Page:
Almac Diagnostics’ previous incarnation, ArraDx, which merged with Almac in late 2005, signed an agreement with Affymetrix earlier that year to develop diagnostics on the company’s GeneChip platform.

 
Recently, Affy has opened a clinical service laboratory where it hopes to run homebrew versions of tests on its platform before they are submitted for 510 (k) clearance. For instance, Ted Fong, director of market and business development at the Affymetrix Clinical Services Laboratory, told BioArray News last week in an e-mail that the company sees the "potential of [the Affymetrix Clinical Services Lab] as a CLIA lab to be a clinical trial site, a homebrew site, and an early-access site for signatures.”

However, Almac’s Harkin wrote that his company does not plan to introduce its test as a homebrew in the US before seeking FDA approval. "At present our tests have been designed to run on the Affymetrix platform," he wrote. "Almac Diagnostics [is] committed to a regulatory process for development of this test. We have no plans to offer this test in the 'homebrew' format.”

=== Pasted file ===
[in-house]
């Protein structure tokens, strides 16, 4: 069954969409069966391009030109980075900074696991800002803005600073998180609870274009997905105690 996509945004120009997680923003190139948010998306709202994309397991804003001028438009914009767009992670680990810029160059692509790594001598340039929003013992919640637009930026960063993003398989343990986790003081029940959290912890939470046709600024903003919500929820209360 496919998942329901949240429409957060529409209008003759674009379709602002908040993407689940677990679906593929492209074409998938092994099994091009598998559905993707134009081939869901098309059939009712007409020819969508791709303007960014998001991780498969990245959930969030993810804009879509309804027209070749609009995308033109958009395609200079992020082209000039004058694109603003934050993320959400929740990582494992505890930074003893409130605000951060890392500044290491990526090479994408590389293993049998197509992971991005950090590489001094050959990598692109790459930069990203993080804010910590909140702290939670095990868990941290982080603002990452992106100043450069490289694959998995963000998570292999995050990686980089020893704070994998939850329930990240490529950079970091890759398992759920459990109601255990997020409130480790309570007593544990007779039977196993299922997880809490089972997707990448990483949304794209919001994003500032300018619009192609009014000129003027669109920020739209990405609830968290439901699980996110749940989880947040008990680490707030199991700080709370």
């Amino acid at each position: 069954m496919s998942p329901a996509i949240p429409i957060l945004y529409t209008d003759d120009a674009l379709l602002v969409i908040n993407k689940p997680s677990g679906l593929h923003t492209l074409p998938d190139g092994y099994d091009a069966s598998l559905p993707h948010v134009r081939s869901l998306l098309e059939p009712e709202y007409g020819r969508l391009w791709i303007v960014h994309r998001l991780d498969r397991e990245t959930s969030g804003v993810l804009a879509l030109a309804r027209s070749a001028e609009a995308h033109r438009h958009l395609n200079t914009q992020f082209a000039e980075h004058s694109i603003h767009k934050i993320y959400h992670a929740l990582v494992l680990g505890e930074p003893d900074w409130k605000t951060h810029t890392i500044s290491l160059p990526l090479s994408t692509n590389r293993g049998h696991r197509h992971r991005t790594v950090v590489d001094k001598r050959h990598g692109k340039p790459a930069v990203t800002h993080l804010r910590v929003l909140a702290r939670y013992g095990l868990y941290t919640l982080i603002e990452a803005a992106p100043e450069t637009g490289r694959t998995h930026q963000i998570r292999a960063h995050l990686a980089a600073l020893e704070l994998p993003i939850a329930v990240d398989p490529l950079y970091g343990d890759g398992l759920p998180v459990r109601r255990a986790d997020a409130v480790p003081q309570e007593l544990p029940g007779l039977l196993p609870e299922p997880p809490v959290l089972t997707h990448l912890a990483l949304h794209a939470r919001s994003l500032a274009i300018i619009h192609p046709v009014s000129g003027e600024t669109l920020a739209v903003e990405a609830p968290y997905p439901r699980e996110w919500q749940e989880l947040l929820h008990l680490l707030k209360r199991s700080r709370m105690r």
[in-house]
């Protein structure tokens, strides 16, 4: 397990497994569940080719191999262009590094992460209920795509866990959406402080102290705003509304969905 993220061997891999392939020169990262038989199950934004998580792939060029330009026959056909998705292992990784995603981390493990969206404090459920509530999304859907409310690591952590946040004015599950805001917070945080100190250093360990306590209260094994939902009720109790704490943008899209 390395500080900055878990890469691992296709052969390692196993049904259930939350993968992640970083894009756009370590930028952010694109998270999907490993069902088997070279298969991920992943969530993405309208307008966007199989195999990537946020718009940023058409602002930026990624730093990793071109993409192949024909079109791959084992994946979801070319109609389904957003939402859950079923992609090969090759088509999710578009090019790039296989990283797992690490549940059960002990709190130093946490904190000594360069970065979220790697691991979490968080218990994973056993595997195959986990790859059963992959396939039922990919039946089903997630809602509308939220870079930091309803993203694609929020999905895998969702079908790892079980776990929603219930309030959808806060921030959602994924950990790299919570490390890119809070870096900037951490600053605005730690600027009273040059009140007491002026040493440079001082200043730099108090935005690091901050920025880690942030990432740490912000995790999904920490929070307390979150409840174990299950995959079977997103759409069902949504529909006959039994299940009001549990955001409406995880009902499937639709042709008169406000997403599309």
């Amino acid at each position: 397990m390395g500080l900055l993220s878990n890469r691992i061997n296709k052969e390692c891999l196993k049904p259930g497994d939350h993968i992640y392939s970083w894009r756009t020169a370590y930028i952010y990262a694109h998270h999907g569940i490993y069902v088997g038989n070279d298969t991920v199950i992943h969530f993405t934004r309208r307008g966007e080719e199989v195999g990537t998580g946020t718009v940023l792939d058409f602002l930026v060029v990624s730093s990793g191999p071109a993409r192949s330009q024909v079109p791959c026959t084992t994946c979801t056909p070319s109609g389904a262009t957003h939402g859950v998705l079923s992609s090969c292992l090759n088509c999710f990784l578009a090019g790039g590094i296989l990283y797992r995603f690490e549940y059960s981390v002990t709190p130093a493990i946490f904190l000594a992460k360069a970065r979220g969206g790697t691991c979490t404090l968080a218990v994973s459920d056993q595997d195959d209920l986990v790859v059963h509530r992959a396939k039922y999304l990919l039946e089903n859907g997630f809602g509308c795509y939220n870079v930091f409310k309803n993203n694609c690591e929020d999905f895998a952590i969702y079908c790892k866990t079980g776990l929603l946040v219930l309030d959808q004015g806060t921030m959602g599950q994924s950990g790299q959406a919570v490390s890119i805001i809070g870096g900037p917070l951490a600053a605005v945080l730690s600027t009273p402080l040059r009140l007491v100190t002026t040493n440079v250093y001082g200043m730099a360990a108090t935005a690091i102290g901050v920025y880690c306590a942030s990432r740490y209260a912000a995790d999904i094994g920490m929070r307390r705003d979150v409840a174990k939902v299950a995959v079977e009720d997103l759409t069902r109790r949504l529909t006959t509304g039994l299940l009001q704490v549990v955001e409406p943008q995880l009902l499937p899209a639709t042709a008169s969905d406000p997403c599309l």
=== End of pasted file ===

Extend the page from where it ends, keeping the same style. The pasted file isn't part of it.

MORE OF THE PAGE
More IVDs and DSAs
 
In his e-mail, Harkin wrote that as Almac moves forward with the colorectal cancer test, it will continue to develop other clinically relevant gene signatures that may eventually mature into IVDs.
 
Almac launched its breast and colorectal DSA arrays over the past year, while its lung DSA array became available this spring and, according to Harkin, Almac is working with “a number of collaborators in pharma, biotech and academia” that are using the colorectal, breast, and lung cancer DSAs as research tools “to develop further IVD products.”
 
"We anticipate that CRC stage II test will be the first in a series of clinical applications to be developed, validated, and brought to market using this technology," he added.
 
Later this year Almac will launch prostate and ovarian cancer DSAs for research-use only, Harkin said, adding that the company is currently in the process of "identifying key partners" to help develop the platforms.